Death in the School-Room (A Fact)
Walt Whitman


This story, written by the famous poet when he was 21, is a damning indictment of what Whitman calls "the old-fashion'd school-masters" and their emphasis on discipline and corporal punishment. It was Whitman's first published work of fiction and his first piece published in a prestigious journal.  Go to the tale

   B a c k g r o u n d

  • Story Setting: Not specified (possibly Long Island)
  • Story Date: 1830's-40s
  • Publication Date: 1841
  • Walt Whitman: 1819-92

  •    T h e    S t o r y
    (The links bookmark the tale.)

  • The beginning of the tale
  • A complaint: stolen fruit
  • Tim Barker, student
  • Schoolmaster accuses Barker
  • Barker's innocence
  • Time for Barker's punishment
  • Barker is whipped
  • A horrifying ending

  •    T h e    T h e m e s
    (The links bookmark theme-related passages in the color-coded version of the tale.)

  • The Schoolmaster: 1, 2, 3, 4, 5
  • Punishment: 1, 2, 3, 4

  •    R e l a t e d    S i t e s

  • Walt Whitman Home Page (Library of Congress)

  • The Walt Whitman Project

  • Walt Whitman and the Development of Leaves of Grass

  • Walt Whitman - Academy of American Poets

  • Walt Whitman - Literature Online

  • Leaves of Grass

  •    I n t r o d u c t i o n

       Walt Whitman was a schoolmaster in eight different Long Island schools between the ages of 17 and 21. It was not his chosen profession, but one he adopted between stints as a printer and journalist. This put him in company with such contemporaries as Melville, Emerson, and Thoreau, all of whom took up teaching when they could find no other employment.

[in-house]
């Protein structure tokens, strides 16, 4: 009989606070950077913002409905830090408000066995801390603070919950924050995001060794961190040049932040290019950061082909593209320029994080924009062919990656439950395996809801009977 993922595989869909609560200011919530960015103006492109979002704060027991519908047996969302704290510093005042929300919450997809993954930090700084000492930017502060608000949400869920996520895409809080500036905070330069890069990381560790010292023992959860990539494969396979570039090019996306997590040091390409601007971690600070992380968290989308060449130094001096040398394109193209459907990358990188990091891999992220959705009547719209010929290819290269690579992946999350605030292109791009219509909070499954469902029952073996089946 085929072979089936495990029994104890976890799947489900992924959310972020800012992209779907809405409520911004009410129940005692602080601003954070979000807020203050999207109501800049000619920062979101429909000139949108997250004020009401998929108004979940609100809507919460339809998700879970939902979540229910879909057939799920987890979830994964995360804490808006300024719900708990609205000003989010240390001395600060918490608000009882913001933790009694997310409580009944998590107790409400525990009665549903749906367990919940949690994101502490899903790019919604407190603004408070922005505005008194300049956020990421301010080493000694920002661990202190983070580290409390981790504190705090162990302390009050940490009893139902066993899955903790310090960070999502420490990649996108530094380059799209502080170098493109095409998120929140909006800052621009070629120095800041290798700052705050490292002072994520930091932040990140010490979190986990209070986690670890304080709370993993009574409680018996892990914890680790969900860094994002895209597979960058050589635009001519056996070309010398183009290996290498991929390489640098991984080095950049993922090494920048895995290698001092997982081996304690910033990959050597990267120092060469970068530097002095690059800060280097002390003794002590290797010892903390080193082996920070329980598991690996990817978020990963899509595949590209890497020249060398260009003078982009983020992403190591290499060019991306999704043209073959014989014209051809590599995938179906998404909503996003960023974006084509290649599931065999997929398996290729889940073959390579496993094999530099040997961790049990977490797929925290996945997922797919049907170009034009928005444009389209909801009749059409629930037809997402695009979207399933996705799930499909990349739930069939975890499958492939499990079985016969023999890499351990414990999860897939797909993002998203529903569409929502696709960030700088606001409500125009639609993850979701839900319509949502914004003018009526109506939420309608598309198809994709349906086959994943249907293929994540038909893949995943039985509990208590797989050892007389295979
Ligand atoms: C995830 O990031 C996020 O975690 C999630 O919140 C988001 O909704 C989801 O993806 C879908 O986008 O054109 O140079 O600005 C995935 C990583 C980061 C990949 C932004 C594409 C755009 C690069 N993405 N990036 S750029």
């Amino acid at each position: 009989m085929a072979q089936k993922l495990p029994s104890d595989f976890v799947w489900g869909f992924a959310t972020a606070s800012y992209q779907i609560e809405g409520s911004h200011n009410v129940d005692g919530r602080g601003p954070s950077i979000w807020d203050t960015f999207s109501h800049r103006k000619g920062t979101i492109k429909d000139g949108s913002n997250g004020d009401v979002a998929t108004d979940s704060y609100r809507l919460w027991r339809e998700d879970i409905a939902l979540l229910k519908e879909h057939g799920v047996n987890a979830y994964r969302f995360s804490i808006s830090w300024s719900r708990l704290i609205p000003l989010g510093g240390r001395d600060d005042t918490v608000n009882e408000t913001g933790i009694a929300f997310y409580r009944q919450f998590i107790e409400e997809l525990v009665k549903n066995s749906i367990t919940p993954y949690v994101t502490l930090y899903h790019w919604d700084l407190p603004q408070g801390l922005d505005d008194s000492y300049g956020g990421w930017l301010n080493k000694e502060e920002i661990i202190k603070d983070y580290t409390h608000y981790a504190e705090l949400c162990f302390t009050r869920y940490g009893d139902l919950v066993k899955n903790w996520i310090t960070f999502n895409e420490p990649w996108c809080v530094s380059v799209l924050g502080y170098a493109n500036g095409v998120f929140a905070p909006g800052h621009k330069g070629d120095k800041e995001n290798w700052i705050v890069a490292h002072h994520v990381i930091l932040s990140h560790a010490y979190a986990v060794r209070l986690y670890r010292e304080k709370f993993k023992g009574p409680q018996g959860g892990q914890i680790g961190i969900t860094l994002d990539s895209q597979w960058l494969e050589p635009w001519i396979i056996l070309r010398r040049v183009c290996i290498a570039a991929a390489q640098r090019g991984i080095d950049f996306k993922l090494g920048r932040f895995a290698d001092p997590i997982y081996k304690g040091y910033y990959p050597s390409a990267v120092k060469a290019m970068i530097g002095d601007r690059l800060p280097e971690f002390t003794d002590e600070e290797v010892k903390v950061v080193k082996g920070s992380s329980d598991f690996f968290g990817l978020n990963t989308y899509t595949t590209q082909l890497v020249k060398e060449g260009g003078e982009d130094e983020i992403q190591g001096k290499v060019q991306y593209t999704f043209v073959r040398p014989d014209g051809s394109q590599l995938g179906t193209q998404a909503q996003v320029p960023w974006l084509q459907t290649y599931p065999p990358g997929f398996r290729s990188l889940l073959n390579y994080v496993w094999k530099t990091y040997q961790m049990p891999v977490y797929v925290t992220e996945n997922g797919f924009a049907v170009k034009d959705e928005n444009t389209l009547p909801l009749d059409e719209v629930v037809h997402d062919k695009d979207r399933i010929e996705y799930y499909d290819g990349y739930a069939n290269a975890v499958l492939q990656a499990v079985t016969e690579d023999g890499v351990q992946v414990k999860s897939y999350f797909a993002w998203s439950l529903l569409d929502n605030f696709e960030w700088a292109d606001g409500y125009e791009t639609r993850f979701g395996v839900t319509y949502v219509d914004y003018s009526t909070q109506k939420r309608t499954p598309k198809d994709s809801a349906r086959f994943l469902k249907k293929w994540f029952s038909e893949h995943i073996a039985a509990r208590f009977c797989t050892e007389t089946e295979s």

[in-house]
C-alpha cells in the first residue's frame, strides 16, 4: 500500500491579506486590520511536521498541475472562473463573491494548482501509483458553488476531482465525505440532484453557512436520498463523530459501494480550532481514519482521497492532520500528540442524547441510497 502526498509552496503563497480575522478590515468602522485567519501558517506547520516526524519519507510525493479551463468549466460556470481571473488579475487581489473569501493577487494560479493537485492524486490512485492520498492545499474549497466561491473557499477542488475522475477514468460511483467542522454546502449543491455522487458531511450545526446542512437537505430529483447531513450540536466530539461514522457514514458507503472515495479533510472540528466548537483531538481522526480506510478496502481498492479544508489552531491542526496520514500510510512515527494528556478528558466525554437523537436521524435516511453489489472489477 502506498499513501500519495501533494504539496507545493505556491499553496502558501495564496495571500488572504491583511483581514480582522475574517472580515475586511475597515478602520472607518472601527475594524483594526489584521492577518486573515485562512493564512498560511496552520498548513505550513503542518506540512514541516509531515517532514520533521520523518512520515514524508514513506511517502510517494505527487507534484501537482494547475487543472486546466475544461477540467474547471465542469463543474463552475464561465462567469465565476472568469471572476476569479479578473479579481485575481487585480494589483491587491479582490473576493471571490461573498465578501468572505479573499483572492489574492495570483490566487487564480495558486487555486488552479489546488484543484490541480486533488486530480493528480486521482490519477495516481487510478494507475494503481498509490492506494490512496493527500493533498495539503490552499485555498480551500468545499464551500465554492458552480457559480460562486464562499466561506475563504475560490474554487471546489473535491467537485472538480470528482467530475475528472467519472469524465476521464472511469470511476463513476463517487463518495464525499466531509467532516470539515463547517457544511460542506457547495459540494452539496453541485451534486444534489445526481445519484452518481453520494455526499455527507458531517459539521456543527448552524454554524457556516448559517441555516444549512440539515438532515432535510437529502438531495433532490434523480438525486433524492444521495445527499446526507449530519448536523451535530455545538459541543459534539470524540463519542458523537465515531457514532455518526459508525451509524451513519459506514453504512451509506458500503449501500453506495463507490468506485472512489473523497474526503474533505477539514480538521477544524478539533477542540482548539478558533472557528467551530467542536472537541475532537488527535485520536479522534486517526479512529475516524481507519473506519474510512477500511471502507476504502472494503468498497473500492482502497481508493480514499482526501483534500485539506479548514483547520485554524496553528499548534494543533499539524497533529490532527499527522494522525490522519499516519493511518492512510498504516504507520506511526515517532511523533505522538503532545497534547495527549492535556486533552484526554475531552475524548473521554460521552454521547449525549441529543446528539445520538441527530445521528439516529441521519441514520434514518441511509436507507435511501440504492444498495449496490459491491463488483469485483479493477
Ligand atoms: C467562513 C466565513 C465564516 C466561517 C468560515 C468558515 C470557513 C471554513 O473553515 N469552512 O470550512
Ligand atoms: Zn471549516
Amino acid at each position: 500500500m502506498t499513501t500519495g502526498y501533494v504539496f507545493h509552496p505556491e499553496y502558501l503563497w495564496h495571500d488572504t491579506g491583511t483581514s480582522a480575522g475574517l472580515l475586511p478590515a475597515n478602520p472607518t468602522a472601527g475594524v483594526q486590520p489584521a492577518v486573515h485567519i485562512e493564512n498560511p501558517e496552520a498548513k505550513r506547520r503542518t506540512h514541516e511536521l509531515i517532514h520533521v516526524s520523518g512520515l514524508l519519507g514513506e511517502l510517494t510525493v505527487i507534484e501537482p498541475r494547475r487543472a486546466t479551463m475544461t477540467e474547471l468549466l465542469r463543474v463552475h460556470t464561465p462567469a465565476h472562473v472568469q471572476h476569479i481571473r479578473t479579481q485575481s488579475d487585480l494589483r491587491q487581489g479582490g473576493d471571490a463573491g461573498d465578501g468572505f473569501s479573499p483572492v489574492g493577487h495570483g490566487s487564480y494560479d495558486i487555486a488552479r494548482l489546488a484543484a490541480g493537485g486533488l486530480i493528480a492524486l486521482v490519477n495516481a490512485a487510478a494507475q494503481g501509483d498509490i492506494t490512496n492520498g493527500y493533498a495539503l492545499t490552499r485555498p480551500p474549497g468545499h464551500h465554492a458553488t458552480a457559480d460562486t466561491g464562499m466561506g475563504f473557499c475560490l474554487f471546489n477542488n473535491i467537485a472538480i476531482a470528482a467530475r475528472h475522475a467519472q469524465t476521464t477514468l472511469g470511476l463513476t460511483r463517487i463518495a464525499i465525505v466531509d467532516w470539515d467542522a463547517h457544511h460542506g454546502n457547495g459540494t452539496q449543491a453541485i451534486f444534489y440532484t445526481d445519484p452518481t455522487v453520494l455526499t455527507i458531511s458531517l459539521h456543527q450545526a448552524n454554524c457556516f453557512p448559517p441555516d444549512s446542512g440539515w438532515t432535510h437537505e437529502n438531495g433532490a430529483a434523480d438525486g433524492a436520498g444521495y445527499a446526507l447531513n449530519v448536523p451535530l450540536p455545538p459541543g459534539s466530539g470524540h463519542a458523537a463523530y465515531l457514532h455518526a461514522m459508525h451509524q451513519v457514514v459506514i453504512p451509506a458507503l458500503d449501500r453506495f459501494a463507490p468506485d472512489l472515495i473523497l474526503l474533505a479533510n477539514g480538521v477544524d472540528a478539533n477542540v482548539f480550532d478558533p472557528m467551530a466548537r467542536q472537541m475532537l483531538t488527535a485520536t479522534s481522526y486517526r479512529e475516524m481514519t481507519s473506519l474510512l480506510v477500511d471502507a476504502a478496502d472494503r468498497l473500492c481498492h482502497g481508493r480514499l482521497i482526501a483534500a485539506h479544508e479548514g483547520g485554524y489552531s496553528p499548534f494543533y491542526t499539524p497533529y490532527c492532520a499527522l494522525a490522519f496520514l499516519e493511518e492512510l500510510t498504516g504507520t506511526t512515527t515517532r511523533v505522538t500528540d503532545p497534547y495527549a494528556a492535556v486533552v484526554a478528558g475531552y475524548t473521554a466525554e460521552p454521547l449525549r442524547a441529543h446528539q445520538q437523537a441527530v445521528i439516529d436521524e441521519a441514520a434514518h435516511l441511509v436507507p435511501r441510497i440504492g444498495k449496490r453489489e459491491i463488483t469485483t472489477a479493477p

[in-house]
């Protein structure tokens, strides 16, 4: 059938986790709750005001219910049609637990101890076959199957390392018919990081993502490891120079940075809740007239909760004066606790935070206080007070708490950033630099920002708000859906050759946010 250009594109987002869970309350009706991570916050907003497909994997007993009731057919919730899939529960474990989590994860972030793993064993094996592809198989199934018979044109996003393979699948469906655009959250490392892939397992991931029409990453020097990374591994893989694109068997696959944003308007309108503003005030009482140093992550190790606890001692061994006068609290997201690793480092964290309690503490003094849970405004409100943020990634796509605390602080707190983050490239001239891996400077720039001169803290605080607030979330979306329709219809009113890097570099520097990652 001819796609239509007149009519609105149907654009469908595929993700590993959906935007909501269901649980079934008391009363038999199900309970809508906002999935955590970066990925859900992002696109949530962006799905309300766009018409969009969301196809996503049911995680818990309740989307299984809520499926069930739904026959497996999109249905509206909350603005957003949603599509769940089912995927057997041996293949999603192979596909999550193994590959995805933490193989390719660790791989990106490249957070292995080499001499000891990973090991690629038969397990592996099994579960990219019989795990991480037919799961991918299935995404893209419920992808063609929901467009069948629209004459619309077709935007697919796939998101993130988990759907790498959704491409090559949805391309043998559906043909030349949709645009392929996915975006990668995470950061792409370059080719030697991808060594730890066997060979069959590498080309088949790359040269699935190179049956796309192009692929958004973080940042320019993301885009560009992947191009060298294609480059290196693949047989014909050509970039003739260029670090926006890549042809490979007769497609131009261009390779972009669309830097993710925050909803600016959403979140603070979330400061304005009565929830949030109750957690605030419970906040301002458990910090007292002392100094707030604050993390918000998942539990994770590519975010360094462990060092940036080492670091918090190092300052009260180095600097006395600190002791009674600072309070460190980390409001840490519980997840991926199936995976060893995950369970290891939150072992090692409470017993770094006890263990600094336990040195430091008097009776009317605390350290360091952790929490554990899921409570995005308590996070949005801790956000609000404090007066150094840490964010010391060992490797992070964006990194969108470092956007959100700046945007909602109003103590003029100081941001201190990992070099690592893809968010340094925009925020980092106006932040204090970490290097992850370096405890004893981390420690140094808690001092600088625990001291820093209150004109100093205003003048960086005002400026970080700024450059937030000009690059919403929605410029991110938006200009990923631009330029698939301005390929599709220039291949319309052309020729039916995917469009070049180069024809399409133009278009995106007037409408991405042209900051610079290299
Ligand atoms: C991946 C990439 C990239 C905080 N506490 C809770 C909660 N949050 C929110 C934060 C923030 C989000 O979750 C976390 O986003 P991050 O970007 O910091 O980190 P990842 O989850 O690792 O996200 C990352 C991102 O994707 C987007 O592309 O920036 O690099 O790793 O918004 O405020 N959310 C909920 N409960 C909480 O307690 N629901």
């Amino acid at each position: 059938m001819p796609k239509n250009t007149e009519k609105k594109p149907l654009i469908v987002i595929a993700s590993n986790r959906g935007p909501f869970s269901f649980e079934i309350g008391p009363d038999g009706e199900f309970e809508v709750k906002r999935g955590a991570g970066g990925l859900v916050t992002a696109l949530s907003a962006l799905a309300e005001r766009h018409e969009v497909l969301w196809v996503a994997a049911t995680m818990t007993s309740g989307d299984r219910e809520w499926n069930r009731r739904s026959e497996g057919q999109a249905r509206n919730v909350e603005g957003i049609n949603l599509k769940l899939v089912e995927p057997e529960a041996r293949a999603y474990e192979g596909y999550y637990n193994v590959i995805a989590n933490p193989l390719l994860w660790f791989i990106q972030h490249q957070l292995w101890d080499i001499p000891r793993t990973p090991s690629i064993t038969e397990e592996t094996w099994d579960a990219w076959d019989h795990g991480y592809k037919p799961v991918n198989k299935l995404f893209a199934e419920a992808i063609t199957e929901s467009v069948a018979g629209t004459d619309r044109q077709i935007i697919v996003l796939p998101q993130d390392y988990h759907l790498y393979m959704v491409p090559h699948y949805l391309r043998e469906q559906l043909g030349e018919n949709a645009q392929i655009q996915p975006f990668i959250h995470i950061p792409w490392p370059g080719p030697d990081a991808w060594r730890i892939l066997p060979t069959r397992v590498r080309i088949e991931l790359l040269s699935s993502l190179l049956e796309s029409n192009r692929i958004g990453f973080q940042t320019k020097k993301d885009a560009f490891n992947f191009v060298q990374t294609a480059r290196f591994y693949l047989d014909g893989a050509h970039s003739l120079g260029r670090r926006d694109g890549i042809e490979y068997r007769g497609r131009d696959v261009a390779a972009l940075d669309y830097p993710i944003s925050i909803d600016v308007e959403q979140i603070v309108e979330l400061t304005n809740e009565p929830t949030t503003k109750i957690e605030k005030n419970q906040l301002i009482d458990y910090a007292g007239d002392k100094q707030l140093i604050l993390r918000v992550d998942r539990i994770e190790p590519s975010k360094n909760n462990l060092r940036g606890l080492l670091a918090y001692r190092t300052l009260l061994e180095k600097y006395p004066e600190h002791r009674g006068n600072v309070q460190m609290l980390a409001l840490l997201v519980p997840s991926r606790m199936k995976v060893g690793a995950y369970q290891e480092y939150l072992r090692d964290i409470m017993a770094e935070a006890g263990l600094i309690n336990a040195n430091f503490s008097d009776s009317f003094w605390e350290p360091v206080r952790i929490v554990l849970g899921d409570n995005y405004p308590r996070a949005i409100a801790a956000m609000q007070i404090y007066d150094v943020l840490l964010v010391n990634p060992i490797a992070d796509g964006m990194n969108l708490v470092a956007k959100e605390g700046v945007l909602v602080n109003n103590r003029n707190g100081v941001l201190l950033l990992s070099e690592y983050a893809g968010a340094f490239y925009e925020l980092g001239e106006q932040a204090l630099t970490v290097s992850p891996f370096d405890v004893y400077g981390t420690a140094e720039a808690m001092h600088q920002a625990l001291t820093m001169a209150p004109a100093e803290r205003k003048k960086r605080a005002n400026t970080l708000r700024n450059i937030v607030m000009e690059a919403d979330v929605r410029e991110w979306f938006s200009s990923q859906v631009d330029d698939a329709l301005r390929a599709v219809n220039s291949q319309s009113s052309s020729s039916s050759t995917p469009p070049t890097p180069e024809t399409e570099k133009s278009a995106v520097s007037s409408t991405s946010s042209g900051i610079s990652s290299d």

In a letter to a friend while teaching in Woodbury, Whitman expressed these sentiments toward teaching: "O, damnation, damnation! thy other name is school-teaching and thy residence Woodbury." Whether this statement expresses Whitman's continuous feelings or momentary exasperation with his schoolmaster's life of low wages and "boarding round" (living with each of his students' families for a short time during the school term), not to mention his frustration at his inability to make his living as a writer, no one can say for certain. But we do have indications that he was a benevolent and somewhat progressive schoolmaster. Some of his pupils later recalled that Whitman did not believe in corporal punishment, liked to teach facts with games like "20 Questions," and played with the schoolchildren during recess.

       The vicious schoolmaster of the story, "Death in the School-Room" is the antithesis of the kind of schoolteacher Whitman appears to have been. One of many heavily moralistic prose pieces Whitman wrote during this period, this story is a damning indictment of what Whitman refers to in the story as "the old-fashion'd school-masters, with his cowhide, his heavy birch-rod, and his many ingenious methods of child-torture, [who] will be gazed upon as a scorn'd memento of an ignorant, cruel, and exploded doctrine."

       "Death in the School-Room (A FACT)" is Whitman's first published piece of fiction and appeared during his last year as a teacher. It was also his first piece to be published by one of the more prestigious journals of the time, The United States Magazine and Democratic Review, helping to earn him some literary credibility. An article on Whiman published forty years later claims that Whitman "came to consider himself a poet" after writing this story, but Whitman called the article "nonsense, lies and rot."He also claimed that he wished "to have all these crude and boyish pieces quietly dropp'd in oblivion." However, because of Whitman's penchant to reinvent himself throughout his life, it's impossible to know how he truly felt about this story.